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Medical school to offer three-year option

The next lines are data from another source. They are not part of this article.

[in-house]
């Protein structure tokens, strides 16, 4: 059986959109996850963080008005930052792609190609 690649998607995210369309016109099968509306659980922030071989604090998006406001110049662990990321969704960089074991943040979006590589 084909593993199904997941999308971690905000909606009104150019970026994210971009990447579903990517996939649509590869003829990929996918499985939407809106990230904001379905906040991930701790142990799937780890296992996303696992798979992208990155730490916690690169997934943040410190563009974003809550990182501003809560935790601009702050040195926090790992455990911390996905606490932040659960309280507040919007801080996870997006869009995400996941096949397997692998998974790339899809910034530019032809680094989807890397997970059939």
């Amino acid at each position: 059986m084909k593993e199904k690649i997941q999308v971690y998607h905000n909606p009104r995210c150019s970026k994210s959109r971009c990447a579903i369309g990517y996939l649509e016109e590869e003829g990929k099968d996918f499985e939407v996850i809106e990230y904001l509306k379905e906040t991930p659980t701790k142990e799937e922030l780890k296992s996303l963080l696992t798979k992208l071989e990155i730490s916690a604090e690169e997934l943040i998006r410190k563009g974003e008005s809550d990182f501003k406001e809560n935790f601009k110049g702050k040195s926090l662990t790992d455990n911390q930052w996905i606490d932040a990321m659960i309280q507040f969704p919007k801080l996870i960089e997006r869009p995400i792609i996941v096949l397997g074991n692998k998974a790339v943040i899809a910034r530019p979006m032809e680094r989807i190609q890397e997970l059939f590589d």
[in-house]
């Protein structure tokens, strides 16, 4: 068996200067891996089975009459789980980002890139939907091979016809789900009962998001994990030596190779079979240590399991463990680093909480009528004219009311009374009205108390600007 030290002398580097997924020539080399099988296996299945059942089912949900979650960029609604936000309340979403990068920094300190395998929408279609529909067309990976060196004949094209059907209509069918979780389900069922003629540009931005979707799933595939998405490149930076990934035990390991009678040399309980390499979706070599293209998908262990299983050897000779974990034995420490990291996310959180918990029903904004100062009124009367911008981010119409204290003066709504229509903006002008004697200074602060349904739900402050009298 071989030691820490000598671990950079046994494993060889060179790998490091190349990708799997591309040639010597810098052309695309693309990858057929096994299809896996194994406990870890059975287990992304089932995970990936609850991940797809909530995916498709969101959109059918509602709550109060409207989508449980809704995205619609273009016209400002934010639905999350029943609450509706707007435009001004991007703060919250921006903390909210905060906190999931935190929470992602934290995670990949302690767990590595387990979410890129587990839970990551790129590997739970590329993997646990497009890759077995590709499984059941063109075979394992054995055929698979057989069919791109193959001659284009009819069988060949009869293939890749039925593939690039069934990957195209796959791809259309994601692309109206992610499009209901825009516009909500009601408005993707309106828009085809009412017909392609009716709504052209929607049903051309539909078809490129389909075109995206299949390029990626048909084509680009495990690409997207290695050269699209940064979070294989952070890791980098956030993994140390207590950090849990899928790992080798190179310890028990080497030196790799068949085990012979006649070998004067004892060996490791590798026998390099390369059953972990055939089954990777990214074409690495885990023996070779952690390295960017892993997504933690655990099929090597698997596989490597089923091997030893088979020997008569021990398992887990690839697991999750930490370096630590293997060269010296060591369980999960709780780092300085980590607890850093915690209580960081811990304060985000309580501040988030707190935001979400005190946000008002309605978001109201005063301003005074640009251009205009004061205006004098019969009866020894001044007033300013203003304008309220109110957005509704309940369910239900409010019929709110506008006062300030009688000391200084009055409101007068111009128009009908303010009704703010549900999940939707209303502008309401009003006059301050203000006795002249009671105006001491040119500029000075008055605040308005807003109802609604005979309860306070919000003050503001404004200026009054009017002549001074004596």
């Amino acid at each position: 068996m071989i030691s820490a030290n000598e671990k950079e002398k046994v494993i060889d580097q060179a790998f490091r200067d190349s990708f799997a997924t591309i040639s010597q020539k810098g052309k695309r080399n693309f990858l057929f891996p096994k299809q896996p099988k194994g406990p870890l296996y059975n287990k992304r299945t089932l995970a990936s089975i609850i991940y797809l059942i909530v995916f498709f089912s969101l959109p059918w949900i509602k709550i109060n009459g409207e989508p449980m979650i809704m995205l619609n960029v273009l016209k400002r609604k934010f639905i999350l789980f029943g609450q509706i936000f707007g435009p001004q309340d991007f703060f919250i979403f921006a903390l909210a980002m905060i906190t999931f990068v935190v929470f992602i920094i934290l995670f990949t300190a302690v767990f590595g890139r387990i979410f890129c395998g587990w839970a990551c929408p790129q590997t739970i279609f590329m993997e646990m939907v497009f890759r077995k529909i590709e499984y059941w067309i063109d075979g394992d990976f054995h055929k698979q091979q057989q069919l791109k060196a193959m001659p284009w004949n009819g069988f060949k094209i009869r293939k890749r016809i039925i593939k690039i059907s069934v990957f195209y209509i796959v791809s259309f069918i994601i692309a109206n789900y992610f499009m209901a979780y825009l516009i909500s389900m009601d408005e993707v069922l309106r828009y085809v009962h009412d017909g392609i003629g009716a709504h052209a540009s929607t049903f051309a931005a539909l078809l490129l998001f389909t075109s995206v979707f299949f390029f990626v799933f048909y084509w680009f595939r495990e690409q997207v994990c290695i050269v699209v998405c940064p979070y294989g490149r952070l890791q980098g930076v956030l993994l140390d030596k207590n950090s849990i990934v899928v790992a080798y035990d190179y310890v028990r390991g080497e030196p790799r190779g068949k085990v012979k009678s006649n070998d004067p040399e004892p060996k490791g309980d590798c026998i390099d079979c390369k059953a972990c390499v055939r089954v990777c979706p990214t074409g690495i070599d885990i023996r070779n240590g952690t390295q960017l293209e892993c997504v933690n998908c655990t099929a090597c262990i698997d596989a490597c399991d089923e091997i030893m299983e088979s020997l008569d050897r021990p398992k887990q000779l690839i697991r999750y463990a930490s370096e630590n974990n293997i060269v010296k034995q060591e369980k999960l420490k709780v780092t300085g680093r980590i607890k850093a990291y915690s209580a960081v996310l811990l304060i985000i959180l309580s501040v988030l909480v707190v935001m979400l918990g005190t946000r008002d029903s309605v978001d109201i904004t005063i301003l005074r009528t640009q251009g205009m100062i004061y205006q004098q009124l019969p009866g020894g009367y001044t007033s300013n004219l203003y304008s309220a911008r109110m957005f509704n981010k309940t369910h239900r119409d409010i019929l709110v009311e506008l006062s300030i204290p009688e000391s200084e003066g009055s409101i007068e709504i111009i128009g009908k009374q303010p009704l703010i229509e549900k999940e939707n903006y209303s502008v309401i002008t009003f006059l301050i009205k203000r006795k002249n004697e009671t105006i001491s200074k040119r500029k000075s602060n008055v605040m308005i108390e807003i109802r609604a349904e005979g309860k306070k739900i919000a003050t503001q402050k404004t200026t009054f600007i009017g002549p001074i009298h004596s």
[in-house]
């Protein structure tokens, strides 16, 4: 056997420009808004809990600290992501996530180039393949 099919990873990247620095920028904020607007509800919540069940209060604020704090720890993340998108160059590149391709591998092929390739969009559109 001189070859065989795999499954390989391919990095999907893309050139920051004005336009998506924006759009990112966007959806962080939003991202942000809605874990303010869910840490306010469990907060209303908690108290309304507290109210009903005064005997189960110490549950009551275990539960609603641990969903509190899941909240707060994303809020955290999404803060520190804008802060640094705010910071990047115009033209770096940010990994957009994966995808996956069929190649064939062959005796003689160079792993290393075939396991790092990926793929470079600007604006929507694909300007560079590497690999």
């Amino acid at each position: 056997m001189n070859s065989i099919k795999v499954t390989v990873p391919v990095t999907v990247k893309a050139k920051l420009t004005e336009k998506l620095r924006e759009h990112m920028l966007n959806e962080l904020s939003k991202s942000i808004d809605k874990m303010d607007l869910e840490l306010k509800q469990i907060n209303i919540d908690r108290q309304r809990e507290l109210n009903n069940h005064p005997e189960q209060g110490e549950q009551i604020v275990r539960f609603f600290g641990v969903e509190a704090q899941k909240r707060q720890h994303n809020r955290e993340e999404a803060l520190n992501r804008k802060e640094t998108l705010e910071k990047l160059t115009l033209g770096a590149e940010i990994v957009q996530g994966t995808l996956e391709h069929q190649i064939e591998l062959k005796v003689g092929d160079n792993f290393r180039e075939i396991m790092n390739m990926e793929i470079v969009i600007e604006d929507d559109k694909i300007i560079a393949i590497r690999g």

[caption id="attachment_11816" align="aligncenter" width="768"]File photo File photo[/caption] One of the innovations that will accompany the opening of the Seton Hall-Hackensack Meridian School of Medicine is expected to be an optional three-year program that allows students to graduate with less debt one year earlier than usual. A three-year core curriculum with a fourth-year option is being contemplated, Dr. Bonita Stanton, dean of the School of Medicine, said in an email interview. This three-year core curriculum has been implemented in other universities in the U.S. and in two of Canada’s schools for more than a decade, Stanton said. Deborah Haffeman, the Senior Public Relations Specialist for New York University (NYU), said in an email interview that their School of Medicine first offered the three-year medical school degree in fall 2013, with the inaugural class graduating this past May 2016. According to Haffeman, 15 of the 16 students enrolled in the inaugural class stayed with the program and graduated in three years. “This summer, 15 newly minted doctors entered their residencies after just three years of training at NYU School of Medicine,” Haffeman said. Adam Kmeck, a Seton Hall senior, hopes to earn a Bachelor of Science in biochemistry. Kmeck plans to attend medical school after he continues his studies for a master’s degree. He is considering SHU’s medical school, but is also looking into other schools. “A three-year program is a good way to stand out, especially for when people have to apply for his or her internship,” Kmeck said. One of the benefits of the three-year program is the “option to go into residency with the same pool of knowledge after three years,” Stanton said. The three-year program can also help reduce student debt. “More than 85 percent of medical school graduates carry debt, averaging $161,000,” Haffeman said of NYU’s program. The three-year option  allows students to “graduate with less debt while getting more doctors quickly into communities that need them,” she added. Holli Bossons, a junior biology major, said in an email interview that she would like to go to medical school and is glad that Seton Hall - which expects its first class in 2018 - is becoming an option she can consider. Bossons said she has “mixed feelings on the idea of cutting out a year of medical school.” While one less year would save her money, she added that it may make the workload more difficult. The compressed schedule has not impacted student performance at NYU, Haffeman said. According to Haffeman, the program has been successful for students who know what specialty they want to pursue, which is about 10 percent of each class. This includes students who are enrolled in three, four, and five-year degree pathways. While there are many positives associated with the three-year program, there are also drawbacks, such as the program being intensive, Stanton said. The program limits elective opportunities, requires students to make a decision sooner about residency and the type of specialization they want to pursue, Stanton added. Stanton explained that all medical school students must complete at least one year of residency to become a licensed physician and students specialize in a residency that they choose. Students have to be confident in what they want to pursue to go directly into residency in the third year and, if not, students can choose to go to school for a fourth year as well, Stanton said. “We will be starting the medical school a couple of weeks earlier than most medical schools and will not have a ‘free’ summer between the first and second years to offer a curriculum of sufficient duration for accreditation,” Stanton said. Kmeck, the senior biochemistry major who hopes to attend medical school, added, “There is the factor of burning out with a constant work load, since there would be classes in the spring, summer, and fall semesters. The usual summer jobs and internships would become difficult to maintain as one would have to keep up with their studies.” Amanda Fernandez, a freshman biology major, said in an email interview that the new medical school is one of the reasons she chose to go to SHU. “I think that a three-year program would be beneficial to a lot of students and I’d definitely be interested in going that route,” Fernandez said. Not having summer breaks in the first two years of the program could make studying easier because the course material stays fresh, she said. But she worried that such a schedule “might also be more vigorous because there are no breaks.” If students stay for the fourth year, they decide what their curriculum will be for their last year, Stanton said. She added that a majority of students will probably stay for the fourth year. The fourth year allows for the pursuit of a dual degree, a research and clinical-skill intensive year, and a year with an extra focus on specialized clinical skills, Stanton said. Samantha Todd can be reached at


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